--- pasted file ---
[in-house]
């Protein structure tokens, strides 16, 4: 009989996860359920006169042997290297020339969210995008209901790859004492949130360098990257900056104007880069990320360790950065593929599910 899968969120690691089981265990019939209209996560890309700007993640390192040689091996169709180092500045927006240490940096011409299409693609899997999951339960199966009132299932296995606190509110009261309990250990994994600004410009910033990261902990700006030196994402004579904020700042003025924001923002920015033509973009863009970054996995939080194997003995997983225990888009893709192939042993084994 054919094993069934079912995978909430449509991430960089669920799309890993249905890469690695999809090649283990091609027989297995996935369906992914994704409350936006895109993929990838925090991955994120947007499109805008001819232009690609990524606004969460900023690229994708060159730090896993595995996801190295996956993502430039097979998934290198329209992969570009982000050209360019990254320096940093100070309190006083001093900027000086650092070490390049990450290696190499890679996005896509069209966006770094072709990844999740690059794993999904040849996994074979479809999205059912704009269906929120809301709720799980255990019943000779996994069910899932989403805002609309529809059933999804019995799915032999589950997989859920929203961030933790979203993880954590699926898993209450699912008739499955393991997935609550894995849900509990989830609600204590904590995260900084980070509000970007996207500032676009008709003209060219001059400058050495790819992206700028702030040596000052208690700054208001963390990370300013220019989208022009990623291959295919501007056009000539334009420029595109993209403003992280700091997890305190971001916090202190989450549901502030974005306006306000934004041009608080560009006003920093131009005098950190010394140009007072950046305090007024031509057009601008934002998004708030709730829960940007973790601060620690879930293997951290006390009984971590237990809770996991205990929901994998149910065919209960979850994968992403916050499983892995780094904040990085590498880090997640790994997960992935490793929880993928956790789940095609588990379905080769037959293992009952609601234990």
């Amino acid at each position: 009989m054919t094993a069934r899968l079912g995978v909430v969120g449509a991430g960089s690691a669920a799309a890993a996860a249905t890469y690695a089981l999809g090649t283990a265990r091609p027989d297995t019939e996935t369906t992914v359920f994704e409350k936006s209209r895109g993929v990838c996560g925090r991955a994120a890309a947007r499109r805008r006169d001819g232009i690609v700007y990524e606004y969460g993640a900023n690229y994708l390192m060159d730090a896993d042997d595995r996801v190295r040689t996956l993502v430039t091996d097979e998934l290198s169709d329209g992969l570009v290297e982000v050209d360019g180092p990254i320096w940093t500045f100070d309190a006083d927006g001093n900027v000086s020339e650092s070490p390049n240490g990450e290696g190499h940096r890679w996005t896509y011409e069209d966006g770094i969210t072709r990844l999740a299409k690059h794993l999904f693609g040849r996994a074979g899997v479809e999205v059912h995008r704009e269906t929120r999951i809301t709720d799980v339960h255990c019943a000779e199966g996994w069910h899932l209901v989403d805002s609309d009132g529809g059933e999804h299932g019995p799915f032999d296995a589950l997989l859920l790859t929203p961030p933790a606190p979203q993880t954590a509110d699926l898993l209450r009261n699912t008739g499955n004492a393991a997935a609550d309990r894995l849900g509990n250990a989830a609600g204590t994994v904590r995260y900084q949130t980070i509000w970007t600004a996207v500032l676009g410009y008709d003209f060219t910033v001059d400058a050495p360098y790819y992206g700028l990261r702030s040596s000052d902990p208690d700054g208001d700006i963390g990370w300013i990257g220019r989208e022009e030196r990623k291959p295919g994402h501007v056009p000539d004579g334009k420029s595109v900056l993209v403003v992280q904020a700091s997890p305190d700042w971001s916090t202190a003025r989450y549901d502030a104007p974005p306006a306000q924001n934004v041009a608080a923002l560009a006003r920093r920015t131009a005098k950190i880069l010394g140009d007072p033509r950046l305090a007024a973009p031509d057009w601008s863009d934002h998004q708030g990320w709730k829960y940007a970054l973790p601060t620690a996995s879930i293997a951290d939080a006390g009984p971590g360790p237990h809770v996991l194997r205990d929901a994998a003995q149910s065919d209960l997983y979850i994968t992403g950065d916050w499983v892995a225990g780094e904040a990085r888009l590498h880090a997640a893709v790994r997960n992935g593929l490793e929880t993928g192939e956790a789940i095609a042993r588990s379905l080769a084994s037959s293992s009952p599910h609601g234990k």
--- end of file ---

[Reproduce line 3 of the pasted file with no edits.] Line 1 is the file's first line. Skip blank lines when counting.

């Amino acid at each position: 009989m054919t094993a069934r899968l079912g995978v909430v969120g449509a991430g960089s690691a669920a799309a890993a996860a249905t890469y690695a089981l999809g090649t283990a265990r091609p027989d297995t019939e996935t369906t992914v359920f994704e409350k936006s209209r895109g993929v990838c996560g925090r991955a994120a890309a947007r499109r805008r006169d001819g232009i690609v700007y990524e606004y969460g993640a900023n690229y994708l390192m060159d730090a896993d042997d595995r996801v190295r040689t996956l993502v430039t091996d097979e998934l290198s169709d329209g992969l570009v290297e982000v050209d360019g180092p990254i320096w940093t500045f100070d309190a006083d927006g001093n900027v000086s020339e650092s070490p390049n240490g990450e290696g190499h940096r890679w996005t896509y011409e069209d966006g770094i969210t072709r990844l999740a299409k690059h794993l999904f693609g040849r996994a074979g899997v479809e999205v059912h995008r704009e269906t929120r999951i809301t709720d799980v339960h255990c019943a000779e199966g996994w069910h899932l209901v989403d805002s609309d009132g529809g059933e999804h299932g019995p799915f032999d296995a589950l997989l859920l790859t929203p961030p933790a606190p979203q993880t954590a509110d699926l898993l209450r009261n699912t008739g499955n004492a393991a997935a609550d309990r894995l849900g509990n250990a989830a609600g204590t994994v904590r995260y900084q949130t980070i509000w970007t600004a996207v500032l676009g410009y008709d003209f060219t910033v001059d400058a050495p360098y790819y992206g700028l990261r702030s040596s000052d902990p208690d700054g208001d700006i963390g990370w300013i990257g220019r989208e022009e030196r990623k291959p295919g994402h501007v056009p000539d004579g334009k420029s595109v900056l993209v403003v992280q904020a700091s997890p305190d700042w971001s916090t202190a003025r989450y549901d502030a104007p974005p306006a306000q924001n934004v041009a608080a923002l560009a006003r920093r920015t131009a005098k950190i880069l010394g140009d007072p033509r950046l305090a007024a973009p031509d057009w601008s863009d934002h998004q708030g990320w709730k829960y940007a970054l973790p601060t620690a996995s879930i293997a951290d939080a006390g009984p971590g360790p237990h809770v996991l194997r205990d929901a994998a003995q149910s065919d209960l997983y979850i994968t992403g950065d916050w499983v892995a225990g780094e904040a990085r888009l590498h880090a997640a893709v790994r997960n992935g593929l490793e929880t993928g192939e956790a789940i095609a042993r588990s379905l080769a084994s037959s293992s009952p599910h609601g234990k």